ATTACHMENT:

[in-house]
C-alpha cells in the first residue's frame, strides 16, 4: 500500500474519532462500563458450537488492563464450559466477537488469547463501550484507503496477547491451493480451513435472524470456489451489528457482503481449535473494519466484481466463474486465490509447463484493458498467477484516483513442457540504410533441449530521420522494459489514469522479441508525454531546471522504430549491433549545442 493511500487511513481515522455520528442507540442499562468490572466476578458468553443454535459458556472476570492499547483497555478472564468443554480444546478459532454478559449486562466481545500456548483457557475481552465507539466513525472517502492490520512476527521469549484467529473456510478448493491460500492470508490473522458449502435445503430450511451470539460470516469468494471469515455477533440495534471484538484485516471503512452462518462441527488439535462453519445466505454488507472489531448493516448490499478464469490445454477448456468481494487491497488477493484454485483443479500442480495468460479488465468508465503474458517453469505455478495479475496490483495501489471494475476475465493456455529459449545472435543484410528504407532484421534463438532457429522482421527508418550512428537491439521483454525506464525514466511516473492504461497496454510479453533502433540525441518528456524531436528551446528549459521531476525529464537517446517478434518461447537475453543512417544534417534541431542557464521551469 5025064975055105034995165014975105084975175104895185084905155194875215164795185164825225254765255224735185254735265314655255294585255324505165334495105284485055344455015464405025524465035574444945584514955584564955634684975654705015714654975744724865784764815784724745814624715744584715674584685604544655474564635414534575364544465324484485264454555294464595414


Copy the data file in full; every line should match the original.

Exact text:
[in-house]
C-alpha cells in the first residue's frame, strides 16, 4: 500500500474519532462500563458450537488492563464450559466477537488469547463501550484507503496477547491451493480451513435472524470456489451489528457482503481449535473494519466484481466463474486465490509447463484493458498467477484516483513442457540504410533441449530521420522494459489514469522479441508525454531546471522504430549491433549545442 493511500487511513481515522455520528442507540442499562468490572466476578458468553443454535459458556472476570492499547483497555478472564468443554480444546478459532454478559449486562466481545500456548483457557475481552465507539466513525472517502492490520512476527521469549484467529473456510478448493491460500492470508490473522458449502435445503430450511451470539460470516469468494471469515455477533440495534471484538484485516471503512452462518462441527488439535462453519445466505454488507472489531448493516448490499478464469490445454477448456468481494487491497488477493484454485483443479500442480495468460479488465468508465503474458517453469505455478495479475496490483495501489471494475476475465493456455529459449545472435543484410528504407532484421534463438532457429522482421527508418550512428537491439521483454525506464525514466511516473492504461497496454510479453533502433540525441518528456524531436528551446528549459521531476525529464537517446517478434518461447537475453543512417544534417534541431542557464521551469 5025064975055105034995165014975105084975175104895185084905155194875215164795185164825225254765255224735185254735265314655255294585255324505165334495105284485055344455015464405025524465035574444945584514955584564955634684975654705015714654975744724865784764815784724745814624715744584715674584685604544655474564635414534575364544465324484485264454555294464595414